The Corbillard, Hearse or Funeral Coach

A Funeral is a ceremony connected with the final resting place of a deceased person. Funerals have been around since modern Homo sapiens at least 300,000 years ago, some even believe from before this as well.

The Village received a very generous donation of a horse drawn Funeral Coach from the General Manager of Traditional Funerals, Mr Ross Roger on 19 May 2021.  Mr Roger attended with a representative from the Burpengary office, Mr Zac Webster, and carried out the official handover to our Society’s President, Mr Roger Dunstan.

Not a lot of information was known about the carriage at the time of handover, so a bit of investigation was needed. We were advised that the carriage was purchased around 2016 from an antique dealership in Glasgow, Scotland and then transported back to Queensland. It holds a single coffin, which slides up under the carriage drivers seat and it had the original wooden rollers in situ. The lamps were believed to be hand made glass as it was very thick.  The wheels had BARTH et GEIGER C’Sier PARIS 404 stamped into the metal hub of each.

Our investigations took many months, trawling through old newspapers and books, online articles and contacting some French institutions before we were happy with what we had found.

It was printed on 4 July 1861 in a French newspaper, Le Droit: Journal des tribunaux that Mr André BARTH and Mr André GEIGER had formed a general partnership for the manufacture and sale of coaches.  The duration of this partnership was listed as being nine years and commenced on 1 July 1861.  The location of this business ‘BARTH et GEIGER’ was Paris, impasse Javotte, rue Lombard, 18, 17th arrondissment. (18 Lombard Rd, cnr of Javotte, Paris).

After looking at a lot of French maps from the 1860’s it was found that the street names were renamed from 1864 and are now rue Rennequin and rue Gustave Flaubert.  Both streets still exist today.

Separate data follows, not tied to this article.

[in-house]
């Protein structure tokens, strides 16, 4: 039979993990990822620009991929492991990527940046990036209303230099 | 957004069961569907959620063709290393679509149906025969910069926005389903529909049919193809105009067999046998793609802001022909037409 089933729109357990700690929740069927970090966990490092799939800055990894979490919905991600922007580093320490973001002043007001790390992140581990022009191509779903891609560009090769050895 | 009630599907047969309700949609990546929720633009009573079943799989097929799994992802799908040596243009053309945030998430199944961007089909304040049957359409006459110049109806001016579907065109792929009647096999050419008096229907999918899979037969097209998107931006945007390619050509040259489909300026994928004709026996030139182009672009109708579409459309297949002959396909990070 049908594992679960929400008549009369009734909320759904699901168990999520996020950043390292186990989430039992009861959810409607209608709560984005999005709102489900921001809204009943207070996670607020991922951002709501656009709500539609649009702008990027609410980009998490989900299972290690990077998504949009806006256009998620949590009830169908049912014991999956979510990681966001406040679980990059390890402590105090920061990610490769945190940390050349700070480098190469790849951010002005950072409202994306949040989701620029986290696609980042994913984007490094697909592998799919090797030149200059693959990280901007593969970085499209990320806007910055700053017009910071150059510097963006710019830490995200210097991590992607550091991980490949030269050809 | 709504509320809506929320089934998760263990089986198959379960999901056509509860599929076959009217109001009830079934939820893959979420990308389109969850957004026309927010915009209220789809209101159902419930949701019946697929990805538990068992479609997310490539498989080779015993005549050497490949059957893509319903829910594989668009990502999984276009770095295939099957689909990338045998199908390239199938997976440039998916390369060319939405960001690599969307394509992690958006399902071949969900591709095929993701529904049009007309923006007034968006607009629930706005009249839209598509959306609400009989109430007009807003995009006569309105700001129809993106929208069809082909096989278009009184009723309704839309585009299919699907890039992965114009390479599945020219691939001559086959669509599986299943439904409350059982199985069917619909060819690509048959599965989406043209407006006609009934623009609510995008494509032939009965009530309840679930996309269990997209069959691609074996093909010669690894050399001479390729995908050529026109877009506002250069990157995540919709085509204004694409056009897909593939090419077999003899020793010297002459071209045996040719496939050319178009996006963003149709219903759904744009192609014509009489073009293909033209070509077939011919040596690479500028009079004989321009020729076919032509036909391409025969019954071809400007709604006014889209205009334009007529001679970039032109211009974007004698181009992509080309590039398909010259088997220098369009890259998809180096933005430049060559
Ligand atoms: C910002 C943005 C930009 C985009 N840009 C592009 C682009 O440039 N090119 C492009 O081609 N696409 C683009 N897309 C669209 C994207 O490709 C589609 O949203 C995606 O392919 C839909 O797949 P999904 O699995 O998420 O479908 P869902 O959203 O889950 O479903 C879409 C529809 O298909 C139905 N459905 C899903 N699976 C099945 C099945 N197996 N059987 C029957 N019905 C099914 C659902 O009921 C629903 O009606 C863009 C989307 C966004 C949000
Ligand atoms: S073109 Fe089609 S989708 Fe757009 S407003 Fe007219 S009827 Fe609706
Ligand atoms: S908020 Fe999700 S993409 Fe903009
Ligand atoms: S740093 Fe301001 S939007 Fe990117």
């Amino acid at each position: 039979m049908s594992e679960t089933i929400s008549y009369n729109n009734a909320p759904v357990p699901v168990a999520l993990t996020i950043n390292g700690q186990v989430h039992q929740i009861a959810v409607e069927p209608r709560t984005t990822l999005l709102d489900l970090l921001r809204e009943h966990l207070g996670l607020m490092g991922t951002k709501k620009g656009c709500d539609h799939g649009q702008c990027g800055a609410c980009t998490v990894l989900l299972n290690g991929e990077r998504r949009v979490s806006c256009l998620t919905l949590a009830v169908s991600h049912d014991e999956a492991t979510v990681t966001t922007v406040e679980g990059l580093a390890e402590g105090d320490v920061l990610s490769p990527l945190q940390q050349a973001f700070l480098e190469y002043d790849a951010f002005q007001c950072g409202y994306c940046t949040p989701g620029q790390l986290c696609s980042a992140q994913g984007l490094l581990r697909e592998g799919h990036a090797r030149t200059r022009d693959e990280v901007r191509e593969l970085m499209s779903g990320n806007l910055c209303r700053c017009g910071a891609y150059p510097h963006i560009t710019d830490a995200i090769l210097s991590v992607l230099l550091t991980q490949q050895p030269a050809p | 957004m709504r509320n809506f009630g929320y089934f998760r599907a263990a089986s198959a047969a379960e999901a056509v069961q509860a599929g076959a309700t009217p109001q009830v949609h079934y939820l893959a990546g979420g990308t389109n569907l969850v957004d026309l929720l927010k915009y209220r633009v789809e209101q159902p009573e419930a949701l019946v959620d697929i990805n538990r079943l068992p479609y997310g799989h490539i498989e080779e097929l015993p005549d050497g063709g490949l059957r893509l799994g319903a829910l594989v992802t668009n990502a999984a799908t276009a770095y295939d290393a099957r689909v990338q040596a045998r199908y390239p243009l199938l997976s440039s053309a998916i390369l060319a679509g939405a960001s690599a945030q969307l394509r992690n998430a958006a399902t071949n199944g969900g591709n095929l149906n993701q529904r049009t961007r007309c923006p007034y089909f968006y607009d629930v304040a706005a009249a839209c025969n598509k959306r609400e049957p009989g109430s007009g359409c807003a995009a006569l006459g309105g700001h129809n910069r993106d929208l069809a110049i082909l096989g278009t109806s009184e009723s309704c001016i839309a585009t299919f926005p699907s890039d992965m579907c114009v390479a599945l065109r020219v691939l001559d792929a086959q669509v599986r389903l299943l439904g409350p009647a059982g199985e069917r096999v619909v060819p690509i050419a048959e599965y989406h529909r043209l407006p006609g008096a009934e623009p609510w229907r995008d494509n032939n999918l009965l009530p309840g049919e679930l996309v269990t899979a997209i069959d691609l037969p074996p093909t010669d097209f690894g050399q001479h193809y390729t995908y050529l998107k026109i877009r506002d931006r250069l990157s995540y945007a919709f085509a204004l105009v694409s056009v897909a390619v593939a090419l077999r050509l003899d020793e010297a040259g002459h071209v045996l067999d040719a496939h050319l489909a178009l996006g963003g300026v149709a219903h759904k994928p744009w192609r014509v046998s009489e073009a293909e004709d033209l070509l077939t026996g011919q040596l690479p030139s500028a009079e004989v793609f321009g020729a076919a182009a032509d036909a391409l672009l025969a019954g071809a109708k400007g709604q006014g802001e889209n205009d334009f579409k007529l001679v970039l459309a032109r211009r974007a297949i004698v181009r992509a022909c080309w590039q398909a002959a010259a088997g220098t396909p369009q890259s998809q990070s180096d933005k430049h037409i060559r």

According to the January 1864 Annuaire-almanach du commerce, de ĺindustrie (The Almanach of Commerce and Industry) Barth et Geiger was located at 16 Lombard-Ternes (rue) and were listed as serrurier en voitures (locksmiths for coach builders). Shortly after this they became listed as constructeurs de voitures (coach builders).

In 1864 the building they were in had the following occupants: –

  • Barth et Geiger – locksmiths for coach builders
  • Benoit – locksmith for coach builder
  • Husson – bricklayer
  • Tamisier – locksmith
  • Vincent – grocer

By 1870 the building had the following listed as occupants: –

  • Bailly – shoemaker
  • Barth et Geiger – coach builders
  • Musset – coach builder
  • Rousseau (Louis) – metal grating, wire netting, fencing
  • Vincent (Arm.) – grocer

By 1871 the building had the following listed as occupants: –

  • Musset – coach builder
  • Rousseau (Louis) – metal grating, wire netting, fencing
  • Sellier – carpenter
  • Vincent (Arm.) – grocer

Barth et Geiger were no longer listed in the building anymore. Further investigation found that a court judgement for bankruptcy filed on 10 November 1871 indicated that Barth et Geiger had financial debts owing 10,364 Francs to the bank and other individuals.

We have been unable to find any advertising material for this business. But given it was in operation for ten years they must have had a fair bit of work come their way.

Andréas (André) Barth was born in Württemberg, Germany on 6 February 1826. He emigrated to France around 1860. He died on 9 April 1884, aged 54, and was buried in Bondorf, Germany.

Andréas (André) Geiger was born in Switzerland on 19 March 1834 and had moved to Paris shortly before André Barth. He died on 18 February 1901, aged 66, and was buried in Paris, France.

Further investigation found that a Mr DesPlanches commenced a coach building business in the same building and was still there in 1898 when a photo was taken down the street.  So it is possible that he took over from where Barth et Geiger had been.

So it turns out the Funeral Coach was a French made Corbillard from between 1861 and 1871.

The French term for a Hearse or Funeral Coach is Corbillard and the Coach builder is known as a Carrossier.

The Corbillard is on display in our main reception area, so next time you are in the area pop in for a look at a bit of genuine French history.